"Make America great again," Trump says. Not a bad idea, but first we need to understand what's gone wrong.
In every society, both constructive and destructive forces are always at work. But the balance of power between those forces is not constant. Such factors as the quality of its leadership and the impact of its national experience can strengthen either the best or the worst in a society.
Consider, for example, the peoples of Great Britain and Germany at two points in the twentieth century.
In 1910, a time of relative stability before the outbreak of World War I, British society and culture might have been judged moderately healthier than the German -- as a result of a somewhat more orderly history over the previous several centuries and of the more democratic structure of power in Britain. But the difference between them was not dramatic.
Thirty years later, the balance of power between the forces of light and darkness in the two nations had become starkly different. In Britain, the words of a new leader, Winston Churchill, summoned forth the best in the British people -- their courage and their commitment to defend humane values.
In Germany, against which those values then needed to be defended, the leadership of Adolf Hitler was bringing forth the worst elements of German culture. While Churchill was inspiring the heroics in his people (in "their finest hour"), Hitler was turning many of his people into moral monsters -- his "willing executioners."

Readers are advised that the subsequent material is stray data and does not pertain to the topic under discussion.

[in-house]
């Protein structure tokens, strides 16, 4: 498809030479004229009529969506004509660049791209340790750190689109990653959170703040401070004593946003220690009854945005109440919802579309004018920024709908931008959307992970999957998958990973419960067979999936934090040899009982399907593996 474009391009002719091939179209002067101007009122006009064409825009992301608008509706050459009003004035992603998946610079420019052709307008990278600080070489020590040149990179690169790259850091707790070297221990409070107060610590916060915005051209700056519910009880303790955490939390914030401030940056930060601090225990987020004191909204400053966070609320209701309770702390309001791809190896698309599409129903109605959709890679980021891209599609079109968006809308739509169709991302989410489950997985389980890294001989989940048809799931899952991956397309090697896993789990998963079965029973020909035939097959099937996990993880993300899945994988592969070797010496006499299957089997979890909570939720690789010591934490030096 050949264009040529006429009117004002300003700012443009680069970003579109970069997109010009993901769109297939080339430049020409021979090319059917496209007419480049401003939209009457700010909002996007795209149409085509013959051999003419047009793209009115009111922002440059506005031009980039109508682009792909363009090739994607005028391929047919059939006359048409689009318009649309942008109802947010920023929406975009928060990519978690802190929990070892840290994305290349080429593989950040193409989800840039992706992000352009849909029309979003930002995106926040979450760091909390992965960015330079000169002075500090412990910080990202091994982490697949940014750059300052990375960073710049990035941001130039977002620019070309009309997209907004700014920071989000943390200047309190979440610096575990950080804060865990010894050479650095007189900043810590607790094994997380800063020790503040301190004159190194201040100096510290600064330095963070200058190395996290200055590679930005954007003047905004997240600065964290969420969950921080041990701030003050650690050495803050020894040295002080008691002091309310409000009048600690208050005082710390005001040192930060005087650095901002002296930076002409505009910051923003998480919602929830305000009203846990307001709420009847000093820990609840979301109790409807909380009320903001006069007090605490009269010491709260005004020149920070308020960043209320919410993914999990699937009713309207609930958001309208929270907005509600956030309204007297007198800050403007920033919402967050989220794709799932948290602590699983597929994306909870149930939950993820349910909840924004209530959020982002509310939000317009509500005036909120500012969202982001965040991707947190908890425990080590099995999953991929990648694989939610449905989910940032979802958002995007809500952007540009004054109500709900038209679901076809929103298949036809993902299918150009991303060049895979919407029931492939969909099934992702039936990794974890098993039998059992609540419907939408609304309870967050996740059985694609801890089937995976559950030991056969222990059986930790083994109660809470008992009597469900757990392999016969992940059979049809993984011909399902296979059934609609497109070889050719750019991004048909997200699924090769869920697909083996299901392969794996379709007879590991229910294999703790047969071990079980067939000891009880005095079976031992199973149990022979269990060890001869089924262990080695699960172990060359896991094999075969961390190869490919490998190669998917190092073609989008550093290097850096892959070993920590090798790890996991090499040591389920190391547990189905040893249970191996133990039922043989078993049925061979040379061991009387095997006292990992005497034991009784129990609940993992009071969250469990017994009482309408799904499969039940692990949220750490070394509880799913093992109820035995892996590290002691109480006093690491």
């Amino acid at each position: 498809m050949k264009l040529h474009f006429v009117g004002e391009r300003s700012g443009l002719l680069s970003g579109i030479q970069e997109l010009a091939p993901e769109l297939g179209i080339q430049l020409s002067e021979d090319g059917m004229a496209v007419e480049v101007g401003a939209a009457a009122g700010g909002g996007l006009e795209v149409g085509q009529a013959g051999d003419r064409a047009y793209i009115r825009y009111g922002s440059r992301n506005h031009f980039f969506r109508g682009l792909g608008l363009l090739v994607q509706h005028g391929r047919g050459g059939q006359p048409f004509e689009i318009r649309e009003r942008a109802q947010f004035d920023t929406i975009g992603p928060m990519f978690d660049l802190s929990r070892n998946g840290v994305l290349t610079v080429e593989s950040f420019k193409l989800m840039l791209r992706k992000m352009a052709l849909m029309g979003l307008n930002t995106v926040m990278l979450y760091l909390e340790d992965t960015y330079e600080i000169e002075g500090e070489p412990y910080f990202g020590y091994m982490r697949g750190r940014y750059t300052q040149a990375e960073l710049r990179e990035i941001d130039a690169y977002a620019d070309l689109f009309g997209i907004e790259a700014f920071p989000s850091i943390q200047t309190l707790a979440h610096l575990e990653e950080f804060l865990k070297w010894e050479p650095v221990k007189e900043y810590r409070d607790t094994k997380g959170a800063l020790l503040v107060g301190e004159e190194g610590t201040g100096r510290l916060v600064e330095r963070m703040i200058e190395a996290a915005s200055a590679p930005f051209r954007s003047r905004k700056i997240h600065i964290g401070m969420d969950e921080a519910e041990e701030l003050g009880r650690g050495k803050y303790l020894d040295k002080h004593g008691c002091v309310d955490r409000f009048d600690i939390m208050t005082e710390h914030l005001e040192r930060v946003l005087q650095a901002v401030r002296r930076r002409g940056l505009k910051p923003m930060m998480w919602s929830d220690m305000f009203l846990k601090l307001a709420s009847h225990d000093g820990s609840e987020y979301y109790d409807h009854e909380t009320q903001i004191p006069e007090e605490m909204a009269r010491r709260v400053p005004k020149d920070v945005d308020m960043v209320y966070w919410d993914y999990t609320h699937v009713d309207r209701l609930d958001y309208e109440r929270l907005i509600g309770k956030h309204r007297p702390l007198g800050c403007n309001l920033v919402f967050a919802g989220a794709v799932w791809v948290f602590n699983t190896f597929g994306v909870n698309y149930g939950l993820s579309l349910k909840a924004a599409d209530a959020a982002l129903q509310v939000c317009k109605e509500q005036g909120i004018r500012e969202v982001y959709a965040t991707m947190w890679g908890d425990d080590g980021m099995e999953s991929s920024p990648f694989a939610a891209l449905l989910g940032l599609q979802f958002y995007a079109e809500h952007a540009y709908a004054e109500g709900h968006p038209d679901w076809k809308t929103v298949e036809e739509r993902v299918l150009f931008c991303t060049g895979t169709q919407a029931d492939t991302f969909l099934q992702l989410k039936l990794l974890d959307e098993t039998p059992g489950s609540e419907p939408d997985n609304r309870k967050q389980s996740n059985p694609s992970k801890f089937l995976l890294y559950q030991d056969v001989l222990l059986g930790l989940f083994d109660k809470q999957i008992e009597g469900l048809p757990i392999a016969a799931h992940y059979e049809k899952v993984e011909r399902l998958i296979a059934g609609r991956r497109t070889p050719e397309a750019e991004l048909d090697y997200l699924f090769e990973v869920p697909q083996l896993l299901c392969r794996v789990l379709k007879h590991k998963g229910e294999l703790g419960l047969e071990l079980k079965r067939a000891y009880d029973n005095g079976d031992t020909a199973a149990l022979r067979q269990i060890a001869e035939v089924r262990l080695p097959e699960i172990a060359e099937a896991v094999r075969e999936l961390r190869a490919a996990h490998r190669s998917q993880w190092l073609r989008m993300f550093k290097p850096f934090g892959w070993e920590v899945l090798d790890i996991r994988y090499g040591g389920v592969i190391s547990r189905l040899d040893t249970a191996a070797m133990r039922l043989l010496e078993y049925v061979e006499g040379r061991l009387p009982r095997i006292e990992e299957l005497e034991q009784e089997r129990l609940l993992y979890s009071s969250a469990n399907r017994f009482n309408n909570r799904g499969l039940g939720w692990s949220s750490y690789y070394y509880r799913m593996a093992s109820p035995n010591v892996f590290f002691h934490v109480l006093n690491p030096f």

Many of us in America today sense an adverse shift in the balance of power between the elements that have made our nation great, and those that tear down what's best about our nation. Some dimensions of this shift can be seen in three key elements of the American body politic.
First, Liberal America: taken as a whole, does it convey its values in an inspiring way? If one compares what we have heard from recent Democratic leaders with the words FDR spoke to the nation -- words captured in his great 1940 "I see an America" speech, and those engraved in the granite of the FDR memorial in Washington -- the change seems unmistakable. The moral and spiritual passion has largely been drained from Liberal America, weakening the power of its values to shape our society.
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